My mother get a significant amount of Social Security because of my stepfathers high wages that she was able to start drawing after his death. But it would only be a fraction of the cost of the typical expensive facility here in the states. My goal is to find an alternative that would allow me to pay most, if not all of her care with her monthly SS payment.
For those that think I'm just being selfish and only thinking of my "inheritance", it was my mom who said she did not want a care facility to drain her of all her property and leave me with nothing after her death. I have taken care of her for over 5 years now and been her only caretaker and not been able to work as a result. My mother took this into account when she told me how she wanted me to handle it.
The problem is, now that her dementia is getting worse by the day, she doesn't remember much of what we talked about. But fortunately, her health directives and POA she signed years ago gives me full control to do what I feel is best for BOTH of us. Still, making those decisions is going to be hard. I can't imagine how difficult it would be had I not had all those talks with her and made all the legal arrangements in the past.
I was in your place 2019. Mom who will be 95 in June was a handful. Three years before placing her, she had caregivers. She only liked one and the rest were let go.
She didn’t like anyone in her house at night because she said they were stealing from her. She would have panic attacks and call911 thinking it was a heart attack. When the Paramedics were coming two or three times a week, they suggested it was time to move mom to a safer place where she was taken are of around the clock.
So began the search. After visiting 7 facilities, we chose one close to us. It was a new facility. Everyone was sweet and kind and her room was lovely. But after a week of her banging her walker to get out, pulling the aides hair, scratching them and finally escaping, I needed to see what was going on.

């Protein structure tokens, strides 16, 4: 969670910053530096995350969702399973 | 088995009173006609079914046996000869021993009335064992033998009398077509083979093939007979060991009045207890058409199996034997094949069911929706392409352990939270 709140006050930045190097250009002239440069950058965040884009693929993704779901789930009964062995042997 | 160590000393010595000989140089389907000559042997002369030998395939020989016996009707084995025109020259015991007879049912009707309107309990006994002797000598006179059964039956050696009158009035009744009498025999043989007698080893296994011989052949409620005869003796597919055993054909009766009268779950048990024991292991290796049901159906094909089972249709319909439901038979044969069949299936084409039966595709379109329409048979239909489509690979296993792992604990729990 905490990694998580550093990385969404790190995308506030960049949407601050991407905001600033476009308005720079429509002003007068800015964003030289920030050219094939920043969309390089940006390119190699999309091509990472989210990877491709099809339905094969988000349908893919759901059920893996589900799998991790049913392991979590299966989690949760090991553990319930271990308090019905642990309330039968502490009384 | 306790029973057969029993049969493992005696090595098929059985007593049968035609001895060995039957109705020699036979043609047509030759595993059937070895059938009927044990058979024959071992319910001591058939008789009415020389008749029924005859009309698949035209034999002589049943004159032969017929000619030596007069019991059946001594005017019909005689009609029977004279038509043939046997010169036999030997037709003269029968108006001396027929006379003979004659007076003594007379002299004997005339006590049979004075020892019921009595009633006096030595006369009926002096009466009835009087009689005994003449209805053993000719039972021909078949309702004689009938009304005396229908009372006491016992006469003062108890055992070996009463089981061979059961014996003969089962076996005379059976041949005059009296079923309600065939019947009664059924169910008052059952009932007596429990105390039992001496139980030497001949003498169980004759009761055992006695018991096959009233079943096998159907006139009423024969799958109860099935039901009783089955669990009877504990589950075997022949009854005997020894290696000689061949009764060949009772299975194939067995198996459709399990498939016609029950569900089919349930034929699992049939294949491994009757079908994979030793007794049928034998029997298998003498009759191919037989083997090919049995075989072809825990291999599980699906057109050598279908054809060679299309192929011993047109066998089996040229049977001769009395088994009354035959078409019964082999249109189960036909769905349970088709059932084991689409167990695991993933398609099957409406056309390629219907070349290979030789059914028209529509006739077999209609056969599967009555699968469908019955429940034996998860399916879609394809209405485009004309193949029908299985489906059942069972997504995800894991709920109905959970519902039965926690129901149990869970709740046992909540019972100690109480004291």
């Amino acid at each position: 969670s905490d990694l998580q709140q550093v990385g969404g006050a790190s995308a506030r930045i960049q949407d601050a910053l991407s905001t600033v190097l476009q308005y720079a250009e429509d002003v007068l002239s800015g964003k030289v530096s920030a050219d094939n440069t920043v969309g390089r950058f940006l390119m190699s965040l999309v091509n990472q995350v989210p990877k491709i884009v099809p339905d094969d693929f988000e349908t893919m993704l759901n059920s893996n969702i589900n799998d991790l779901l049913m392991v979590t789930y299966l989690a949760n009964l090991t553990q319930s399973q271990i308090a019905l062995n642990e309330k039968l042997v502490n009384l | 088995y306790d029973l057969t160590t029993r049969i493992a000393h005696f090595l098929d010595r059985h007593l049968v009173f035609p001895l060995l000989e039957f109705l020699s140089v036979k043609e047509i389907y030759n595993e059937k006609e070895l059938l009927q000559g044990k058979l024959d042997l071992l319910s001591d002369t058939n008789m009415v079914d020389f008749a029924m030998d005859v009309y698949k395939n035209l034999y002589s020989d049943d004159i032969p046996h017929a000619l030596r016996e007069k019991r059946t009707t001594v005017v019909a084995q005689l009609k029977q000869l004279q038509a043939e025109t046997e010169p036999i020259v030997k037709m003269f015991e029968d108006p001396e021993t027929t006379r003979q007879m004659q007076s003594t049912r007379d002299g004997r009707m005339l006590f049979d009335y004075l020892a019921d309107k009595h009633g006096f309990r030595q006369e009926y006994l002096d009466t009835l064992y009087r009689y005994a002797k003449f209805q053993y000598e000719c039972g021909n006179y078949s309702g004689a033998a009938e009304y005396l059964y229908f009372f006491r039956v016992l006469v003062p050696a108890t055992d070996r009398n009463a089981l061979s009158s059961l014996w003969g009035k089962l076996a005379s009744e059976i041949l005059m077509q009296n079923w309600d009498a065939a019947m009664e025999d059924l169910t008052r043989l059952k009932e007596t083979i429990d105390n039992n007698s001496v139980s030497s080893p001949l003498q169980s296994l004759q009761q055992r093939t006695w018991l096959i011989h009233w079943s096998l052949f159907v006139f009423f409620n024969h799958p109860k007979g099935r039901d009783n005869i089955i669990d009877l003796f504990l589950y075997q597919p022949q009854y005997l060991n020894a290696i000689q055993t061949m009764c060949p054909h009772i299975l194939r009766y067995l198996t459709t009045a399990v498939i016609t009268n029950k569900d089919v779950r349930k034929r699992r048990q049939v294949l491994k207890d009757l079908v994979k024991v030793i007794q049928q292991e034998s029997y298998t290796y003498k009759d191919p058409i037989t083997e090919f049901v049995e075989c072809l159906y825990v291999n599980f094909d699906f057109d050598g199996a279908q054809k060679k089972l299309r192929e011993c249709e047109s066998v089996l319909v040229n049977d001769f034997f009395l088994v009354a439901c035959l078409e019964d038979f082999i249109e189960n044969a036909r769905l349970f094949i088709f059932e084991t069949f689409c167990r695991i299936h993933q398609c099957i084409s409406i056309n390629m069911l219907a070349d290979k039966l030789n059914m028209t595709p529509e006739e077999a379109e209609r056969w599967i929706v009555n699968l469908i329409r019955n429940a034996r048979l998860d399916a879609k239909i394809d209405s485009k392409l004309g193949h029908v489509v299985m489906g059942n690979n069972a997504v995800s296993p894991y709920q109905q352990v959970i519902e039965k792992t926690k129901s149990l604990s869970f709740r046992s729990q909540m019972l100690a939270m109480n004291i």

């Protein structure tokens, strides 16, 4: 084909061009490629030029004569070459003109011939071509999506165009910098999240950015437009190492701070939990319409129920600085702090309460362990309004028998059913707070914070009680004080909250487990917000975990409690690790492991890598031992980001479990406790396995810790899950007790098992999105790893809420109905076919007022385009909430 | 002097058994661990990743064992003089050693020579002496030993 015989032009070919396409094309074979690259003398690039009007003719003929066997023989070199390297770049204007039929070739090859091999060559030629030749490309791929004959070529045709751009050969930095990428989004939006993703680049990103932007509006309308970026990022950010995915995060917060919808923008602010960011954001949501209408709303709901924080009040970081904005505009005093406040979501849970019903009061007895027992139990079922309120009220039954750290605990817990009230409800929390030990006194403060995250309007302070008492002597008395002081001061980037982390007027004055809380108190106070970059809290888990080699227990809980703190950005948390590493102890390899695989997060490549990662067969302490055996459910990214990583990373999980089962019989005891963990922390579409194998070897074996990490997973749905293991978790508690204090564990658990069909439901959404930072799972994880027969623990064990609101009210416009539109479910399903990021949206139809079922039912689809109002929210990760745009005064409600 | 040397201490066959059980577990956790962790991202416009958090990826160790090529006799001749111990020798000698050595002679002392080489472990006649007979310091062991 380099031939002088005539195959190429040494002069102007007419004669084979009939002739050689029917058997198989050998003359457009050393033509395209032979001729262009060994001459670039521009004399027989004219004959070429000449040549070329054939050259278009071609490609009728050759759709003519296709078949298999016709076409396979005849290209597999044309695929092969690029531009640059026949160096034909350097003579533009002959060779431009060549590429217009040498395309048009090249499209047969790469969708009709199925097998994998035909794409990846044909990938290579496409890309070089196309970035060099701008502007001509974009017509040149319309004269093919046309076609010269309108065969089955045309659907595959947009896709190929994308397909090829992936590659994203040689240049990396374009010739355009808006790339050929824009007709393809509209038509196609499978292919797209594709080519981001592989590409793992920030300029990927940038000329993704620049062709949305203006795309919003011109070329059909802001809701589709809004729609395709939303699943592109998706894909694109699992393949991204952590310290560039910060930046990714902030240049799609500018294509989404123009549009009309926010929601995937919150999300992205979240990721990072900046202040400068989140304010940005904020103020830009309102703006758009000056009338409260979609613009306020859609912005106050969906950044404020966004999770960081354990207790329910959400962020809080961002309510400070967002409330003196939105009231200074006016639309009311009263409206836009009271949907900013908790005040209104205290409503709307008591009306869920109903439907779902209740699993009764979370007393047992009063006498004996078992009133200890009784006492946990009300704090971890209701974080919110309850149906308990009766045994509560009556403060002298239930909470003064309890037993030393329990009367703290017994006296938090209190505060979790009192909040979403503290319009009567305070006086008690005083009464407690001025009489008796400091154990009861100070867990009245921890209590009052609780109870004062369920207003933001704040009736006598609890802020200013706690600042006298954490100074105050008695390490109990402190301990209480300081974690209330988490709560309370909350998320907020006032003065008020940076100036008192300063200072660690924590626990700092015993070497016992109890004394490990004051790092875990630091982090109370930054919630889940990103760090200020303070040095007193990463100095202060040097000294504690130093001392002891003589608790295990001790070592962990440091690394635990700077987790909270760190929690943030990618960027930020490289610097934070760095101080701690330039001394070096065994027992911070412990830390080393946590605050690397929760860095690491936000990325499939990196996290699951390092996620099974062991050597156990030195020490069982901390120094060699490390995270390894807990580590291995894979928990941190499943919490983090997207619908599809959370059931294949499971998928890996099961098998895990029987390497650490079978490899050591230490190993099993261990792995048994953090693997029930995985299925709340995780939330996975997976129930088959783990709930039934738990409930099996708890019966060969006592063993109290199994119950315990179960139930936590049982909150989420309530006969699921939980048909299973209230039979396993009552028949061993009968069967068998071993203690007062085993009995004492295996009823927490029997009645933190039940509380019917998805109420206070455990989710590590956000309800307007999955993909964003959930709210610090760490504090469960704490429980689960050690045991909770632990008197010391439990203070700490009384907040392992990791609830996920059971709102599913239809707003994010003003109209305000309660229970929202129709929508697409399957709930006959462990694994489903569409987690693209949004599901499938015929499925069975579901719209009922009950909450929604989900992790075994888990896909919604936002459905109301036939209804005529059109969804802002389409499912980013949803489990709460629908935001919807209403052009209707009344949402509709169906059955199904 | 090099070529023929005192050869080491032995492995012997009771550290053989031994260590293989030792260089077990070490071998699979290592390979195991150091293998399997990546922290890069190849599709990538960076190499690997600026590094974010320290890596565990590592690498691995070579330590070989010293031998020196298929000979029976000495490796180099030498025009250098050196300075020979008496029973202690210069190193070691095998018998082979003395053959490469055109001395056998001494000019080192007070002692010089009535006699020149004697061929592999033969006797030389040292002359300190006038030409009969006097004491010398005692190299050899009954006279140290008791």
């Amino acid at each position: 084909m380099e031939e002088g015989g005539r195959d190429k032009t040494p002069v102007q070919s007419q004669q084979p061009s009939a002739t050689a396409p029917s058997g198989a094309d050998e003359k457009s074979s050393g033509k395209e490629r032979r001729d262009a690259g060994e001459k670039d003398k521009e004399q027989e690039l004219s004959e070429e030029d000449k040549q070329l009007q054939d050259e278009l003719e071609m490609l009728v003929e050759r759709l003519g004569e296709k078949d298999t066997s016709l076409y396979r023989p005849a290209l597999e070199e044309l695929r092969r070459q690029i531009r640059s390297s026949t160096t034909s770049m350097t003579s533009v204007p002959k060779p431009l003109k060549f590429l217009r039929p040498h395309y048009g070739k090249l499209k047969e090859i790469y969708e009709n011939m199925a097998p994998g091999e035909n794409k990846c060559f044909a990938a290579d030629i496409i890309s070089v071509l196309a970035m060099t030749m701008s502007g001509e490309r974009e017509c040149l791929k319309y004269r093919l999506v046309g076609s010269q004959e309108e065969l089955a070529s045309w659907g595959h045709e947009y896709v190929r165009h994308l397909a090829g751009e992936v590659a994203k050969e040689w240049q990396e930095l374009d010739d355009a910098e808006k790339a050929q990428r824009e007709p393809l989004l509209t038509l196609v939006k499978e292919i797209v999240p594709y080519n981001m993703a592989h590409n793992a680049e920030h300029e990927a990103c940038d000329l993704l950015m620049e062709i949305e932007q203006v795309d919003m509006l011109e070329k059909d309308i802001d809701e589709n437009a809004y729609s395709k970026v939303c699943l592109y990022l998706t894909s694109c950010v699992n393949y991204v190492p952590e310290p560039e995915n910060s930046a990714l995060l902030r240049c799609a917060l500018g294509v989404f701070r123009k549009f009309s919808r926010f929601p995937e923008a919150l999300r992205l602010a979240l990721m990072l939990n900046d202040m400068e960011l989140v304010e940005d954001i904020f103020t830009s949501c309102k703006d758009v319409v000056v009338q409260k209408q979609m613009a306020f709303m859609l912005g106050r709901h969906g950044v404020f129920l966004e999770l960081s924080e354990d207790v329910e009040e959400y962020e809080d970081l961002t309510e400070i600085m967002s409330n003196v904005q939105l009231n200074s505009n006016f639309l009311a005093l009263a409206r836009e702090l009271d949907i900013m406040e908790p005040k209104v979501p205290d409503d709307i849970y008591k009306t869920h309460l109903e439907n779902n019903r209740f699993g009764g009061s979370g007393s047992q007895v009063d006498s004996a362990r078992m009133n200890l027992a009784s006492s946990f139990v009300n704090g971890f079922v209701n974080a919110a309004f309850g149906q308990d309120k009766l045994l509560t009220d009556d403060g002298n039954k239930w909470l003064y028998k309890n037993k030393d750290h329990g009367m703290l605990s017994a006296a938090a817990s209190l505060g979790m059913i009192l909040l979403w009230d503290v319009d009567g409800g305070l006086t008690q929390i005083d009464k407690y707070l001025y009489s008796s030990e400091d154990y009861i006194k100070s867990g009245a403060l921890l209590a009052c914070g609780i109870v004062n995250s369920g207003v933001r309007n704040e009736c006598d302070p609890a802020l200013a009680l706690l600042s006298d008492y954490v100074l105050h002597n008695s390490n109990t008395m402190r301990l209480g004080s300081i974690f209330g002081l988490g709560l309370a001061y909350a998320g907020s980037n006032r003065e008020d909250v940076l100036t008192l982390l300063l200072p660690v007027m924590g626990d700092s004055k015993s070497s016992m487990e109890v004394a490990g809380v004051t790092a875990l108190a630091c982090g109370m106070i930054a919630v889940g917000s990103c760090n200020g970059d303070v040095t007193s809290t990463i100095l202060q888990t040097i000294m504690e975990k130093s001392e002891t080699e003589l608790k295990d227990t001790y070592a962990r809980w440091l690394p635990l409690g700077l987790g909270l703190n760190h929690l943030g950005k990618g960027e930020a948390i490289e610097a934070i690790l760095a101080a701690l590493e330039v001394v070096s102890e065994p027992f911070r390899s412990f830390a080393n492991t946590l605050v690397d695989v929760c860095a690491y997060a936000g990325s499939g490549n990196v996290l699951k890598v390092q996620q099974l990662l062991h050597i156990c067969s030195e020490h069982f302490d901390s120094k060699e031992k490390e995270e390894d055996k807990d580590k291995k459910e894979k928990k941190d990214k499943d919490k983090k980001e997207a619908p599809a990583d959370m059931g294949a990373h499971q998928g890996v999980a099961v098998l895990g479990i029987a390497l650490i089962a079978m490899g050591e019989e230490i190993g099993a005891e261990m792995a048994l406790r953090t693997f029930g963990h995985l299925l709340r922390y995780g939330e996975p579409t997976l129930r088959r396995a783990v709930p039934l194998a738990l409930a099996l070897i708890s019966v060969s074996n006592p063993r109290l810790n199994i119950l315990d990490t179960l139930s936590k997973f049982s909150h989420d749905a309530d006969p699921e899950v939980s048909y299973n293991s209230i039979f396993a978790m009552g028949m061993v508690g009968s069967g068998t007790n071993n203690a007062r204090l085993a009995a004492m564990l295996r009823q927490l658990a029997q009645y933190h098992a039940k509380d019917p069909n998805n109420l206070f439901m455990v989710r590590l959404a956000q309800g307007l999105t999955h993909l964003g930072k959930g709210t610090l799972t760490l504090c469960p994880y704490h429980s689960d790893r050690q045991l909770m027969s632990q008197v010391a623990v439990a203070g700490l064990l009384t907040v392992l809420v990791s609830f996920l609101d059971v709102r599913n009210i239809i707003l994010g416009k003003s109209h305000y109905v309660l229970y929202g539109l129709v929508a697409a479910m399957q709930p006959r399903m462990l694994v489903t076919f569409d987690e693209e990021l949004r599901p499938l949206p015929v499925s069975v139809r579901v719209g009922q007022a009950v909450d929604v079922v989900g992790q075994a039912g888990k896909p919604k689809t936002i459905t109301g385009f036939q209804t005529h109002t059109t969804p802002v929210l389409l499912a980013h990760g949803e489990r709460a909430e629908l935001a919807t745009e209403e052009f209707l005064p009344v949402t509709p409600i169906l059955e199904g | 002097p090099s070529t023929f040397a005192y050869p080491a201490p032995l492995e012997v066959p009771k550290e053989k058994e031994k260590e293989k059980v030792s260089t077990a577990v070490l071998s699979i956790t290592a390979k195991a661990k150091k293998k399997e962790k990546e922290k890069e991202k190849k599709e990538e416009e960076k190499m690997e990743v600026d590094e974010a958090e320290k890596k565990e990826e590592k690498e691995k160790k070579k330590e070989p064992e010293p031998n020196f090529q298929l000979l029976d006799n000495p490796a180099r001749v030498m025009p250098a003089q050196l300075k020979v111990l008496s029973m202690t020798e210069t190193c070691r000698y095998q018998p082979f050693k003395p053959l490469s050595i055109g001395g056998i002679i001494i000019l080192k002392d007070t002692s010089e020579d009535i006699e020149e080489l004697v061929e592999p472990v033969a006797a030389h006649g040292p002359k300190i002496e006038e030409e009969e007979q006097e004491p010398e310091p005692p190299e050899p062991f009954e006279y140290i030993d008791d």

well, there was no activities or interaction with the residents as promised. People needed the restroom and no one was there. The placed smelled of poop and urine. Mind you, this was a brand new facility, and cost $7500 a month.
Well after a water main broke and flooded moms room, she was moved. Her mattress was ruined but did nothing. No communication! Message on phone said the night shift were busy but it was 9:00 am! We proceeded to move her after one month.
She is in a nicer place and she is very happy. More expensive but better staffed!
She has Vascular Dementia and Alzheimer’s.
My advice is visit the facility. Check references and talk to residents or families.
it is a lot of work, but in the long run, you will be happy you made the right choice.
Bless you and stay strong.
Even the most expensive facilities does not mean that it is the best care. I would suggest getting a facility that has fewer beds so that your parent will have better care.
I would like to say that all is well once you place your parent in assisted living or MC, but that is not the case. Staffing is a real issue right now and even the staff that is there is not very good. It takes a really good manager to make sure a facility is run correctly and it is difficult in the best of times, and we are living in the worst of times,